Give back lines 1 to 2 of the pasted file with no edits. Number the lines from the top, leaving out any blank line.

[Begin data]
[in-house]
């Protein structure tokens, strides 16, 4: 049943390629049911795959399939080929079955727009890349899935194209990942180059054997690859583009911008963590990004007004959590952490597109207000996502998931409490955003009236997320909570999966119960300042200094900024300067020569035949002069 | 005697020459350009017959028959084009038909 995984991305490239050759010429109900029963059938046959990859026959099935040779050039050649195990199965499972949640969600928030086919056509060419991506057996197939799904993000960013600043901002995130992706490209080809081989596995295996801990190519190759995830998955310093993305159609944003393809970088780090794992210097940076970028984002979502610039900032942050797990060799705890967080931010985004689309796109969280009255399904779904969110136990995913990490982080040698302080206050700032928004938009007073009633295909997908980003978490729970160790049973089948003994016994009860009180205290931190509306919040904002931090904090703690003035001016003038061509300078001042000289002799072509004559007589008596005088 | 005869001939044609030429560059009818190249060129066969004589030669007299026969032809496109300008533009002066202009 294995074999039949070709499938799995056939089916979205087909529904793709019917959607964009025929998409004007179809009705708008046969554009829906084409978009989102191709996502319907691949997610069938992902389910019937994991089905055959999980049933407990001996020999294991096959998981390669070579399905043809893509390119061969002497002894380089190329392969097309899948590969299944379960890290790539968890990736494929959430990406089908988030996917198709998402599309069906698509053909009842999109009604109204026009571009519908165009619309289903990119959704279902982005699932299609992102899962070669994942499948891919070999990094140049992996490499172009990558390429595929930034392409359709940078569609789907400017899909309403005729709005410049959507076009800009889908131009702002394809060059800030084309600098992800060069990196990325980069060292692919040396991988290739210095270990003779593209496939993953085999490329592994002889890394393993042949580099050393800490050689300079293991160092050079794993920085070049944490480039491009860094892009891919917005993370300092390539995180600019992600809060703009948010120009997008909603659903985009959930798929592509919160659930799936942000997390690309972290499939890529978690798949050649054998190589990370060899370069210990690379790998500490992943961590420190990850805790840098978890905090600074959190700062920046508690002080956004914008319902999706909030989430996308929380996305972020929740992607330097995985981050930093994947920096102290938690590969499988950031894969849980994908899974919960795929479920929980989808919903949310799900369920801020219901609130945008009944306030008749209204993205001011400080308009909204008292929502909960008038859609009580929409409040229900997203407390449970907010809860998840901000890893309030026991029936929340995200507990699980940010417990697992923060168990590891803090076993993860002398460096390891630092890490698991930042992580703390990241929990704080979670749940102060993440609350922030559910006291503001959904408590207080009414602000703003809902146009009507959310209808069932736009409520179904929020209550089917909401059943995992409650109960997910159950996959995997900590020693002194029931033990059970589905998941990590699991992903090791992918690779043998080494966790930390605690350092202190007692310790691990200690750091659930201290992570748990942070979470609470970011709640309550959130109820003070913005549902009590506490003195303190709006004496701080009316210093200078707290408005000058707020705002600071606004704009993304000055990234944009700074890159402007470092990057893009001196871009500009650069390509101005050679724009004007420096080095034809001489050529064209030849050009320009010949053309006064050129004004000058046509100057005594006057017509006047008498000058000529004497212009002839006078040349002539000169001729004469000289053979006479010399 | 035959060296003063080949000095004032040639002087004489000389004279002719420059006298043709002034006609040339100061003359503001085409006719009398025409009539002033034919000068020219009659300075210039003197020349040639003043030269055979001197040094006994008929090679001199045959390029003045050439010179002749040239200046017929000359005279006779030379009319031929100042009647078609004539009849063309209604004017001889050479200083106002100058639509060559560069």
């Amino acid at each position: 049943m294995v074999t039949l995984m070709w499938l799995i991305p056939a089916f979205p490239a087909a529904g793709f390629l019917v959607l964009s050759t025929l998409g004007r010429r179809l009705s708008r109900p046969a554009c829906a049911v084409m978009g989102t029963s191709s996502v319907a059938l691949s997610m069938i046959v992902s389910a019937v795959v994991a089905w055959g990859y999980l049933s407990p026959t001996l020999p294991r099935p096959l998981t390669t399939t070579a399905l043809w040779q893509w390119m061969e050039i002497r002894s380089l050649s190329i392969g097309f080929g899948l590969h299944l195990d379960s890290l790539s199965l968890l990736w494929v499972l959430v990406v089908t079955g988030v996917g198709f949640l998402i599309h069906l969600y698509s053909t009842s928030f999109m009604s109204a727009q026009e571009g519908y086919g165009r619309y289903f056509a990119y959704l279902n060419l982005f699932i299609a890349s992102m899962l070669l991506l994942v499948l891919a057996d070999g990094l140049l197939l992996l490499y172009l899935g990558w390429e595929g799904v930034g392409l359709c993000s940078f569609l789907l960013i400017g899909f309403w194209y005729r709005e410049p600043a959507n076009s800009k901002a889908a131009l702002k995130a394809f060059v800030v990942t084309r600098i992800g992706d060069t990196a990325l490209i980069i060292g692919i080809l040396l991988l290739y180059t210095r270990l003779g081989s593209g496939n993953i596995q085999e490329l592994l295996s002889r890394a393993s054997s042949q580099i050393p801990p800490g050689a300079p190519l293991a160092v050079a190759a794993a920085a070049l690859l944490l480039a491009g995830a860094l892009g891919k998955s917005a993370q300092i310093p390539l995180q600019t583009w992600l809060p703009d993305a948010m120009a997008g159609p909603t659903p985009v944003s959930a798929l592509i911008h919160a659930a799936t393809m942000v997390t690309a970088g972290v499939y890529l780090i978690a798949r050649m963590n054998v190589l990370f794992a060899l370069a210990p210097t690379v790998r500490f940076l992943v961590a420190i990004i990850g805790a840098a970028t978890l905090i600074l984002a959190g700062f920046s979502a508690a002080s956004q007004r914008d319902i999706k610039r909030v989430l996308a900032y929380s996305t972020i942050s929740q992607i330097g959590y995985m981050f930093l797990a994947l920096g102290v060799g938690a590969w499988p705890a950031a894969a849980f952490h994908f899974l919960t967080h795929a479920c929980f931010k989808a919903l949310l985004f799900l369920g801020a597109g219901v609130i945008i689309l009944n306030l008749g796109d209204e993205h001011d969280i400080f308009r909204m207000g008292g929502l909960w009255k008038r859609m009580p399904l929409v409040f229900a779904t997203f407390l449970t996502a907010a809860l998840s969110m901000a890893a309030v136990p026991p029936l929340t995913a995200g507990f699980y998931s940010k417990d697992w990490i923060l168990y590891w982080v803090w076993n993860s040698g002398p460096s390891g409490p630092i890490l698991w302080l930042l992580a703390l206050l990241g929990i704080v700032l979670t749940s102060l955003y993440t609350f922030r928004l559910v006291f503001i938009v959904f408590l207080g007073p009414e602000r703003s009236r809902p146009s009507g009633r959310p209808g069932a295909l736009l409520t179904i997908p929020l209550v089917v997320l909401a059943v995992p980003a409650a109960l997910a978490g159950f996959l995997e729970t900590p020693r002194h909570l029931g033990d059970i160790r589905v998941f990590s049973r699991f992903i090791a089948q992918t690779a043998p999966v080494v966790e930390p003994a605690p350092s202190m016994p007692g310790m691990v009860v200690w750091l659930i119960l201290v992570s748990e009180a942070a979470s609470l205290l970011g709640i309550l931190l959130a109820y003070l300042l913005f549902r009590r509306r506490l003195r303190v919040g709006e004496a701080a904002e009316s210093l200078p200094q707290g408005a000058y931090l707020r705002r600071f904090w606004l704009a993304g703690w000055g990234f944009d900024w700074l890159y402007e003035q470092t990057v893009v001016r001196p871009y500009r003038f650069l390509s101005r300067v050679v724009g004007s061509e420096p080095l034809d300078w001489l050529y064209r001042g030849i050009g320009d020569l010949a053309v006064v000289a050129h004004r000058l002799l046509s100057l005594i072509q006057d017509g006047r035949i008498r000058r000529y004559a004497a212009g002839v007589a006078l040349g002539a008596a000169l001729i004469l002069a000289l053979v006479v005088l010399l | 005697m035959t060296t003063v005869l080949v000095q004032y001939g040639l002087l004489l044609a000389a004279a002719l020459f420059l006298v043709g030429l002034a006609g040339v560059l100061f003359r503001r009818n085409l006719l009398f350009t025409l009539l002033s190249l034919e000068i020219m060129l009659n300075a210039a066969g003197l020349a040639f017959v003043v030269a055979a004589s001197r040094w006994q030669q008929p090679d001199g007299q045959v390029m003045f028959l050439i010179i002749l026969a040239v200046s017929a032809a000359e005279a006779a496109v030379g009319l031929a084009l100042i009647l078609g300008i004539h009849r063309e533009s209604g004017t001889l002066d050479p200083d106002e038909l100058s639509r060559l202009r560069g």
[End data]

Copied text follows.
[in-house]
């Protein structure tokens, strides 16, 4: 049943390629049911795959399939080929079955727009890349899935194209990942180059054997690859583009911008963590990004007004959590952490597109207000996502998931409490955003009236997320909570999966119960300042200094900024300067020569035949002069 | 005697020459350009017959028959084009038909 995984991305490239050759010429109900029963059938046959990859026959099935040779050039050649195990199965499972949640969600928030086919056509060419991506057996197939799904993000960013600043901002995130992706490209080809081989596995295996801990190519190759995830998955310093993305159609944003393809970088780090794992210097940076970028984002979502610039900032942050797990060799705890967080931010985004689309796109969280009255399904779904969110136990995913990490982080040698302080206050700032928004938009007073009633295909997908980003978490729970160790049973089948003994016994009860009180205290931190509306919040904002931090904090703690003035001016003038061509300078001042000289002799072509004559007589008596005088 | 005869001939044609030429560059009818190249060129066969004589030669007299026969032809496109300008533009002066202009 294995074999039949070709499938799995056939089916979205087909529904793709019917959607964009025929998409004007179809009705708008046969554009829906084409978009989102191709996502319907691949997610069938992902389910019937994991089905055959999980049933407990001996020999294991096959998981390669070579399905043809893509390119061969002497002894380089190329392969097309899948590969299944379960890290790539968890990736494929959430990406089908988030996917198709998402599309069906698509053909009842999109009604109204026009571009519908165009619309289903990119959704279902982005699932299609992102899962070669994942499948891919070999990094140049992996490499172009990558390429595929930034392409359709940078569609789907400017899909309403005729709005410049959507076009800009889908131009702002394809060059800030084309600098992800060069990196990325980069060292692919040396991988290739210095270990003779593209496939993953085999490329592994002889890394393993042949580099050393800490050689300079293991160092050079794993920085070049944490480039491009860094892009891919917005993370300092390539995180600019992600809060703009948010120009997008909603659903985009959930798929592509919160659930799936942000997390690309972290499939890529978690798949050649054998190589990370060899370069210990690379790998500490992943961590420190990850805790840098978890905090600074959190700062920046508690002080956004914008319902999706909030989430996308929380996305972020929740992607330097995985981050930093994947920096102290938690590969499988950031894969849980994908899974919960795929479920929980989808919903949310799900369920801020219901609130945008009944306030008749209204993205001011400080308009909204008292929502909960008038859609009580929409409040229900997203407390449970907010809860998840901000890893309030026991029936929340995200507990699980940010417990697992923060168990590891803090076993993860002398460096390891630092890490698991930042992580703390990241929990704080979670749940102060993440609350922030559910006291503001959904408590207080009414602000703003809902146009009507959310209808069932736009409520179904929020209550089917909401059943995992409650109960997910159950996959995997900590020693002194029931033990059970589905998941990590699991992903090791992918690779043998080494966790930390605690350092202190007692310790691990200690750091659930201290992570748990942070979470609470970011709640309550959130109820003070913005549902009590506490003195303190709006004496701080009316210093200078707290408005000058707020705002600071606004704009993304000055990234944009700074890159402007470092990057893009001196871009500009650069390509101005050679724009004007420096080095034809001489050529064209030849050009320009010949053309006064050129004004000058046509100057005594006057017509006047008498000058000529004497212009002839006078040349002539000169001729004469000289053979006479010399 | 035959060296003063080949000095004032040639002087004489000389004279002719420059006298043709002034006609040339100061003359503001085409006719009398025409009539002033034919000068020219009659300075210039003197020349040639003043030269055979001197040094006994008929090679001199045959390029003045050439010179002749040239200046017929000359005279006779030379009319031929100042009647078609004539009849063309209604004017001889050479200083106002100058639509060559560069």